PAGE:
ELEVENTH-grader Khalil Blount says when he started high school, he knew he wouldn't like being stuck in a classroom all day.

But the hands-on work he saw each time he passed the firefighting and emergency- medical-services training class at Randolph Technical High School caught his eye and drew him to join.

"I have to actually work with my hands to feel accomplished in a way," he said of the class, which taught him how to perform CPR, form a bucket line and other tasks.

He's not alone.

The Randolph Fire and EMS Training Center at the East Falls school launched in 2007, and 60 students have graduated. Forty-four have become certified EMTs and eight are dually certified as firefighters and EMTs.

Classes meet daily - students go to school dressed in uniform on Tuesdays and Thursdays - and are taught by Fire Department Lt. Yolanda Stallings and Keith Davis, a paramedic. Both are based out of the Fire Academy.

The current class has 20 students, 16 of whom are certified EMTs with dreams of working for hospitals, ambulance companies or the city's Fire Department.

"Not only can these young men and women work for us, they can go any place in the country and they can work," said Fire Commissioner Lloyd Ayers, who first pitched the idea to then-chief executive Paul Vallas. "Any place in the United States of America."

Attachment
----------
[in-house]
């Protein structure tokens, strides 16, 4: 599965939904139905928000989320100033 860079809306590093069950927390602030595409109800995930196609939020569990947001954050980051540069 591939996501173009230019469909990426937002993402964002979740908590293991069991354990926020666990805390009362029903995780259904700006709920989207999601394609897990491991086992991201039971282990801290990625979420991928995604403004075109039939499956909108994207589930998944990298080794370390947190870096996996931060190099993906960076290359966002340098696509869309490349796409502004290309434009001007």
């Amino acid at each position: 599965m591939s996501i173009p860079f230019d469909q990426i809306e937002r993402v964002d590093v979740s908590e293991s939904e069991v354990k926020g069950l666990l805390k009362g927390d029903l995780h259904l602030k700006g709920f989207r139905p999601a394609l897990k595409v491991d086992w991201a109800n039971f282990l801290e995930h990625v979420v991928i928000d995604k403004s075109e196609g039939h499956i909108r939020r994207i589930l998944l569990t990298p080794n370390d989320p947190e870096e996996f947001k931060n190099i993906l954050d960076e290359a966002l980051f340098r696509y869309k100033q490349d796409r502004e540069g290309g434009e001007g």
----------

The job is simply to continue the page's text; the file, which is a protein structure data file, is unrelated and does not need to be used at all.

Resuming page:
The program, which is partly funded by the Fire Department, also helps Ayers cut training costs.

It offsets the cost of hiring a firefighter, training him first as an EMT and then as a firefighter.

But at Randolph, it's about much more than that.

"I'm listening better and doing what I'm asked to do, not talking back," said Cyerra Olidge, 17, a senior from Northeast Philadelphia. "I'm doing what I'm supposed to do when I'm supposed to do it. When nobody's watching."

Stallings teamed up Olidge with Tia Adams, 17, even though they didn't get along at first.

"There's always going to be issues in your life, and here at the academy, we want to prepare students for some of the adversities" of being an EMT, said Stallings, who, along with Davis, has taught the class since the program's launch.

The teens wanted to get certified, however, and worked through their problems to become a team.

"It was a struggle," Stallings said, "but everyone in the class learned from it."

On Twitter: @ReginaMedina